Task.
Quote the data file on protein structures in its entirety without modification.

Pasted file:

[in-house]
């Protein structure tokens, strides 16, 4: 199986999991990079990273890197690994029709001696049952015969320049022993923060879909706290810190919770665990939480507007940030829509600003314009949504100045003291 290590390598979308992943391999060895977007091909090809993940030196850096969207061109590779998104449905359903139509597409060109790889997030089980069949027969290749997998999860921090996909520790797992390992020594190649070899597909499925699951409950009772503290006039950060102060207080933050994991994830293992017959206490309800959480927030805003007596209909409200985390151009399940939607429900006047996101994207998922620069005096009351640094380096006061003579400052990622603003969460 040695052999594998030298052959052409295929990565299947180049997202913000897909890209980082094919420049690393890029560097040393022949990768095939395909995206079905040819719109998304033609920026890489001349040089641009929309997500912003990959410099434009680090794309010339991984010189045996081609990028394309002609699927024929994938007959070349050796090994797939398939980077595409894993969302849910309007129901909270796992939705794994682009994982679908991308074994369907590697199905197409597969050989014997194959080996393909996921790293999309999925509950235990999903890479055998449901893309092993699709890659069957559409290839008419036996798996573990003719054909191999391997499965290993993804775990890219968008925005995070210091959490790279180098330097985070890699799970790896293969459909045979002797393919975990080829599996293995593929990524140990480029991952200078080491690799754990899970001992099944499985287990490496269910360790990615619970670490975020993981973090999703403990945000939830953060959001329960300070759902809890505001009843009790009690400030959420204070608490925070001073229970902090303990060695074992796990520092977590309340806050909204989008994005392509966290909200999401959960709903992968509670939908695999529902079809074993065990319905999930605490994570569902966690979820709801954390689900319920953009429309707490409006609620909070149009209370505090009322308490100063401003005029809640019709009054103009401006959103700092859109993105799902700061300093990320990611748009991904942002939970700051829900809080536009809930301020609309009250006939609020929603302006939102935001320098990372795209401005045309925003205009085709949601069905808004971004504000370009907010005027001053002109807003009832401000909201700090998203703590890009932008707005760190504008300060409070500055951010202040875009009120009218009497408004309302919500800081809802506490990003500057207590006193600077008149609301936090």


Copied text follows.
[in-house]
């Protein structure tokens, strides 16, 4: 199986999991990079990273890197690994029709001696049952015969320049022993923060879909706290810190919770665990939480507007940030829509600003314009949504100045003291 290590390598979308992943391999060895977007091909090809993940030196850096969207061109590779998104449905359903139509597409060109790889997030089980069949027969290749997998999860921090996909520790797992390992020594190649070899597909499925699951409950009772503290006039950060102060207080933050994991994830293992017959206490309800959480927030805003007596209909409200985390151009399940939607429900006047996101994207998922620069005096009351640094380096006061003579400052990622603003969460 040695052999594998030298052959052409295929990565299947180049997202913000897909890209980082094919420049690393890029560097040393022949990768095939395909995206079905040819719109998304033609920026890489001349040089641009929309997500912003990959410099434009680090794309010339991984010189045996081609990028394309002609699927024929994938007959070349050796090994797939398939980077595409894993969302849910309007129901909270796992939705794994682009994982679908991308074994369907590697199905197409597969050989014997194959080996393909996921790293999309999925509950235990999903890479055998449901893309092993699709890659069957559409290839008419036996798996573990003719054909191999391997499965290993993804775990890219968008925005995070210091959490790279180098330097985070890699799970790896293969459909045979002797393919975990080829599996293995593929990524140990480029991952200078080491690799754990899970001992099944499985287990490496269910360790990615619970670490975020993981973090999703403990945000939830953060959001329960300070759902809890505001009843009790009690400030959420204070608490925070001073229970902090303990060695074992796990520092977590309340806050909204989008994005392509966290909200999401959960709903992968509670939908695999529902079809074993065990319905999930605490994570569902966690979820709801954390689900319920953009429309707490409006609620909070149009209370505090009322308490100063401003005029809640019709009054103009401006959103700092859109993105799902700061300093990320990611748009991904942002939970700051829900809080536009809930301020609309009250006939609020929603302006939102935001320098990372795209401005045309925003205009085709949601069905808004971004504000370009907010005027001053002109807003009832401000909201700090998203703590890009932008707005760190504008300060409070500055951010202040875009009120009218009497408004309302919500800081809802506490990003500057207590006193600077008149609301936090």